Release Date: 14th April 2014
Label: In and Out of Focus Records
Focus, the band, was originally formed in 1969 then split up in 1978 and reformed in the early 2000’s, recording and touring since then. The latest line-up has been together since 2011, although Focus aficionados will wax lyrical about which version of the band they feel was the best. Consequently with the “new” Focus, it would seem better to, wait for it, “focus” on the new material being issued. I was suitably impressed with X when I reviewed it in 2013. Here was a band that sounded as if they meant business, taking the Focus legacy and pushing the boundaries just a little bit. Now I am presented with the latest release from the band titled Golden Oldies, and I think the title tells us all we need to know about the contents.
The current band has four members and they are, Thijs Van Leer (Hammond organ, flute, vocoder, vocals), Pierre Van Der Linden (drums), Bobby Jacobs (bass) and Menno Gootjes (guitars). Thijs was the founder of the band in 1969 and Pierre was only a year later in joining the band, although he has left and rejoined a couple of times, Bobby became a member when the band reformed in 2002 and Menno is the “youngest” band member having joined in 2011.
Thijs Van Leer has explained the reasoning for this release with the quote, “Producing Golden Oldies was tricky with both diehard fans and 2014 Focus members having doubts about the enterprise. We didn’t know if the recent record would match the original material. We had so much fun doing the session, quick, romantic, virtuoso, full of funny moments and profoundness. The final mix turned out to be fantastic.” With that in mind, how does this reviewer feel that a rerecorded oldies album goes down?
Golden Oldies is a 9 track album with a running time of around 50 minutes. The longest track on the album is “Focus 3 and 2” which runs on for 7:35 minutes and “House of the King” is the shortest at 3:20 minutes. All tracks are re-workings of earlier material, with 7 taken from 1978 or earlier and the other 2 are recordings by the reformed band from 2002 onwards.
First up is “Hocus Pocus” (6:51) and to be honest, what else would you start a Golden Oldies album with? The start is excellent and immediately takes you back in time. Always a blast from start to finish, this is a magnificent piece of music and the bands’ reworking doesn’t shift far from the original, with the Thijs Van Leer vocal sounding a little strained at points, but he is a bit older. There are a little more shrieks at times, but the long drawn out ending doesn’t add anything to the original.
“Tommy” (4:16) is a lesser known Focus track, coming as it does from the long suite on Moving Waves (1971) entitled “Eruption” and it is a typically soaring guitar instrumental. This leads on to one of the earliest Focus tracks, “House of the King” (3:20) with its acoustic guitar intro and that very “Jethro Tull” sounding flute passages which simply motor along.
There are two of the self-titled tracks on show, “Focus 1” (6:58) and Focus 3 and 2 (7:35), the former includes a vocal, very gruff and gritty, and the latter is a terrific instrumental, both encompassing the same theme which appears in different guises across all Focus releases.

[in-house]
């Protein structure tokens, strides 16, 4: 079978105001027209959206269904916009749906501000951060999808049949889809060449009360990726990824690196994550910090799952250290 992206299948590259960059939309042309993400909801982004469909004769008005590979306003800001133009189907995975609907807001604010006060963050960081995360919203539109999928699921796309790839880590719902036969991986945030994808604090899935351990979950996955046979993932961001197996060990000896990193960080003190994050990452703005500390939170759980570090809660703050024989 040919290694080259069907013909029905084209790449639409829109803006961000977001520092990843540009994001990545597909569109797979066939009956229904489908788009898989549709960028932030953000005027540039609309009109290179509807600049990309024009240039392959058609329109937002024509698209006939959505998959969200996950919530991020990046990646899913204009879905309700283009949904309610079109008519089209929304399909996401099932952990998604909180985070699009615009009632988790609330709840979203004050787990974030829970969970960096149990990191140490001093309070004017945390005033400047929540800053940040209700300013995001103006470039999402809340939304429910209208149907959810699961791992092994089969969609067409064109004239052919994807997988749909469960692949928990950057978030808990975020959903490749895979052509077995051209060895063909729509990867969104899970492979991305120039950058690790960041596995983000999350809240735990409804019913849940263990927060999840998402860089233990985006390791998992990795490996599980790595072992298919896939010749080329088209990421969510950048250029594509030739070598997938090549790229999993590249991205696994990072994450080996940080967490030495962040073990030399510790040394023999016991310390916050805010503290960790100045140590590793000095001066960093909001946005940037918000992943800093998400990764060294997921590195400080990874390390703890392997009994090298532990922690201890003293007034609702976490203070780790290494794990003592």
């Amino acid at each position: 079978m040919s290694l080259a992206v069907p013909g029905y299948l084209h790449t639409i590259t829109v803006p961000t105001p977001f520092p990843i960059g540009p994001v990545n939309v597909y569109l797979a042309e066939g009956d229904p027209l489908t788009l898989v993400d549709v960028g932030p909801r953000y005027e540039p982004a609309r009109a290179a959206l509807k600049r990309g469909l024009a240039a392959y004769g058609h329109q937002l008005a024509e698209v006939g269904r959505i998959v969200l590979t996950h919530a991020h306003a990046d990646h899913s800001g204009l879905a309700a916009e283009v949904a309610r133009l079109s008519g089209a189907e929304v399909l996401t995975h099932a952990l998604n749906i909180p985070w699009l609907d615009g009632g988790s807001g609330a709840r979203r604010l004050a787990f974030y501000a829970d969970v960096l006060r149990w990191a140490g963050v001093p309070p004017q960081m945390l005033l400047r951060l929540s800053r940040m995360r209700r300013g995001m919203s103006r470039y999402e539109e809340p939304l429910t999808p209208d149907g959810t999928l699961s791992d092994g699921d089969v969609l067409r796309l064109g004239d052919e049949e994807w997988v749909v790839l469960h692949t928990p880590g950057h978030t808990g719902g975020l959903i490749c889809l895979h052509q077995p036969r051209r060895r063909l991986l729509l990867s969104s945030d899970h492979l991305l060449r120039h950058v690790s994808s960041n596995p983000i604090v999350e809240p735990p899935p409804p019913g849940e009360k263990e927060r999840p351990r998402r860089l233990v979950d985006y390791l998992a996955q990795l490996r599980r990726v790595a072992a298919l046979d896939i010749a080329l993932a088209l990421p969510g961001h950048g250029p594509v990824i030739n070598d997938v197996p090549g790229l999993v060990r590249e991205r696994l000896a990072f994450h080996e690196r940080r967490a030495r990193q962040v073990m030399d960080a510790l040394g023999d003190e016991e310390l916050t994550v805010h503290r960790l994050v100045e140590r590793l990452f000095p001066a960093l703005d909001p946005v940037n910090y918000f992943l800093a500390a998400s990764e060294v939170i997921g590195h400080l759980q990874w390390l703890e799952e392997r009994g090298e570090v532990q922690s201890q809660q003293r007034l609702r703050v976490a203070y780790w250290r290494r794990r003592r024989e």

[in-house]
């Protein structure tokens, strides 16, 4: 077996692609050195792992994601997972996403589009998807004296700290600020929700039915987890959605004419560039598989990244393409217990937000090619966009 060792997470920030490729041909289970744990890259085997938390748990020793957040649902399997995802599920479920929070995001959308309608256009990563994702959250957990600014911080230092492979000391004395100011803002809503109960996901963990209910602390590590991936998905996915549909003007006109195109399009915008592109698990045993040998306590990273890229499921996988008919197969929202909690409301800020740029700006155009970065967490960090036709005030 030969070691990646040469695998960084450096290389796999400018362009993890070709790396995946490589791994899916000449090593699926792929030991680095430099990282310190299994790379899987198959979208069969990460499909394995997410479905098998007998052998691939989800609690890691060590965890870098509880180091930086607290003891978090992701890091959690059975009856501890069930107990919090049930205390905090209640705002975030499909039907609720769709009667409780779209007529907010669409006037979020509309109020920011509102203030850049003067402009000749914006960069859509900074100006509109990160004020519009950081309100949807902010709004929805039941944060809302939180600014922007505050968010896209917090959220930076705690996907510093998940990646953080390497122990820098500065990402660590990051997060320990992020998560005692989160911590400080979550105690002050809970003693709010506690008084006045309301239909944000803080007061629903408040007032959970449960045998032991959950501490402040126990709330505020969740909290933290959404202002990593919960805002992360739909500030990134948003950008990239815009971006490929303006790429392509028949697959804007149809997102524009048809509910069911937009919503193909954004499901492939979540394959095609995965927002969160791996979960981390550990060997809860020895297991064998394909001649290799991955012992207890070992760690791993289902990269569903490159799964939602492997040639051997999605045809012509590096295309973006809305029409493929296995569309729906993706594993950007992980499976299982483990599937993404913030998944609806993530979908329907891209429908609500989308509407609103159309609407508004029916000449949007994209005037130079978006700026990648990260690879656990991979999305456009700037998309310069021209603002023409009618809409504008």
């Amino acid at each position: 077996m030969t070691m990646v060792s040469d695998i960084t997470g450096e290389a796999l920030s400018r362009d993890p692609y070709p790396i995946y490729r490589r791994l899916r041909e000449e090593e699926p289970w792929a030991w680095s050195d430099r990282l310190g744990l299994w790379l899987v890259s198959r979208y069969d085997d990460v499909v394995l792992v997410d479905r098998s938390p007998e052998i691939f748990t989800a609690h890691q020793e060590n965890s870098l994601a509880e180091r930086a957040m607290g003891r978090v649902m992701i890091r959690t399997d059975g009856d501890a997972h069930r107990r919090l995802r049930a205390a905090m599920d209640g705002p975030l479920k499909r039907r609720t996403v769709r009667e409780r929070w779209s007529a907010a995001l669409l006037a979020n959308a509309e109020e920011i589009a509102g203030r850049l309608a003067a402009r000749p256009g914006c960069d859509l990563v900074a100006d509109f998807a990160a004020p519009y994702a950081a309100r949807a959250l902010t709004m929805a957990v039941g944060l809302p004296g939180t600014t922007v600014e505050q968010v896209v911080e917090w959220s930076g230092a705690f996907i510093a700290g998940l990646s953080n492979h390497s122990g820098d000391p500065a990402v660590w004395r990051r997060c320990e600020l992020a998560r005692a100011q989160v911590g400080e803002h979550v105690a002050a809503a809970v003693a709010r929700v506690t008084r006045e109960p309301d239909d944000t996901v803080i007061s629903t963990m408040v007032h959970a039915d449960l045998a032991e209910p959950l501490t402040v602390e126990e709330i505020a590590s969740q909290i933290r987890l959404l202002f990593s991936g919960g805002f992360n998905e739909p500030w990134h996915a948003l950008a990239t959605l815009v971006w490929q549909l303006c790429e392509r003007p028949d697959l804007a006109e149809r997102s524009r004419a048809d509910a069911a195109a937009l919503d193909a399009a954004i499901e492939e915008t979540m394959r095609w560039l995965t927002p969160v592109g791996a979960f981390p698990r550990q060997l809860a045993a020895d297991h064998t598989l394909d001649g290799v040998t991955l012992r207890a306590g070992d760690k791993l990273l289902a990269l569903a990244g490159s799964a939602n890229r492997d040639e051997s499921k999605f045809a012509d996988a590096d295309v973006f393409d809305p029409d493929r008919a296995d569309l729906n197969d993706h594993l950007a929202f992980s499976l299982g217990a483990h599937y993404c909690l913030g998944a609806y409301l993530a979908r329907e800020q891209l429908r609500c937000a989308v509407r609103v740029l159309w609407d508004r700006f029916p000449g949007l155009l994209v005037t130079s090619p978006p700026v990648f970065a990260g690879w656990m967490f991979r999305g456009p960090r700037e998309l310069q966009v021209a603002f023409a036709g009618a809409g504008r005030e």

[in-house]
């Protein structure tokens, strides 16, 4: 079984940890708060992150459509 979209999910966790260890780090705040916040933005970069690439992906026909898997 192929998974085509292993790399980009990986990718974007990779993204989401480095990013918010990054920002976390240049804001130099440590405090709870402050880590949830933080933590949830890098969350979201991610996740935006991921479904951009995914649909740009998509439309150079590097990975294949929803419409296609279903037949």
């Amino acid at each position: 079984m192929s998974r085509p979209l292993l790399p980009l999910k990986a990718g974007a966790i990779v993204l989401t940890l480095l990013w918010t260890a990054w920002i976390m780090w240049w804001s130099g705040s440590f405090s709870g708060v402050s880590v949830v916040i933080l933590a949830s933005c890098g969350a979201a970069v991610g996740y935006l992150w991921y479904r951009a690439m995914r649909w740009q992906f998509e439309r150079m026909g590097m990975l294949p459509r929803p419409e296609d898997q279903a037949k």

While the tracks thus far have not strayed much, if at all, from the originals, “Sylvia” (5:29) is very different. It is initially unrecognizable as “Sylvia” with a changed start and then after 1:30 minutes the original theme puts in an appearance. The track is also 2 minutes longer in length with the band getting a workout on this cover. There are some piano “fills” thrown in from time to time and at around 4:20 minutes, the track takes on another slice of life with a new passage which then seamlessly slips back into the original music again.
“Brother” (6:30) I have always found a bit of an odd song in that the instrumental passages are superb, but the vocals seem to pull the song down and the same happens here.
The final two tracks are from the bands newer reincarnation and “Aye Yippee Hippie Yee” (5:30) is an attempt to recreate the magnificent “Hocus Pocus,” and was not the only attempt to do so by the band, as “Neurotika” (3:40) also shows very clearly.
I was actually pleasantly surprised that I enjoyed much of Golden Oldies, considering the feeling of trepidation I had prior to hitting the play button. Most of my enjoyment was generated by the longevity of the Focus music, but I am still at a bit of a loss to understand why this album has been issued. For the most part, the music on offer varies little from the original recordings and while I could see some value in releasing a “live” greatest hits recording with the “new” band, I just don’t get this release at all.
The target audience for Golden Oldies may well be those attending current Focus concerts and then looking to purchase an album, although I don’t think that Golden Oldies will be an essential purchase for diehard Focus followers. Despite my enjoyment at hearing the oldies again, I think that this release is, if not a backward step, then at least it is a “running to get nowhere” release, especially after the promise shown by the X album released last year.
Key Tracks: Focus 1, Sylvia, Focus 3 and 2
House Of The King
Focus 3 and 2
House Of The King
Focus 3 and 2
Jim “The Ancient One” Lawson-Sr. Reviewer Prog Rock Music Talk
July 12, 2014
Review Provided By Prog Rock Music Talk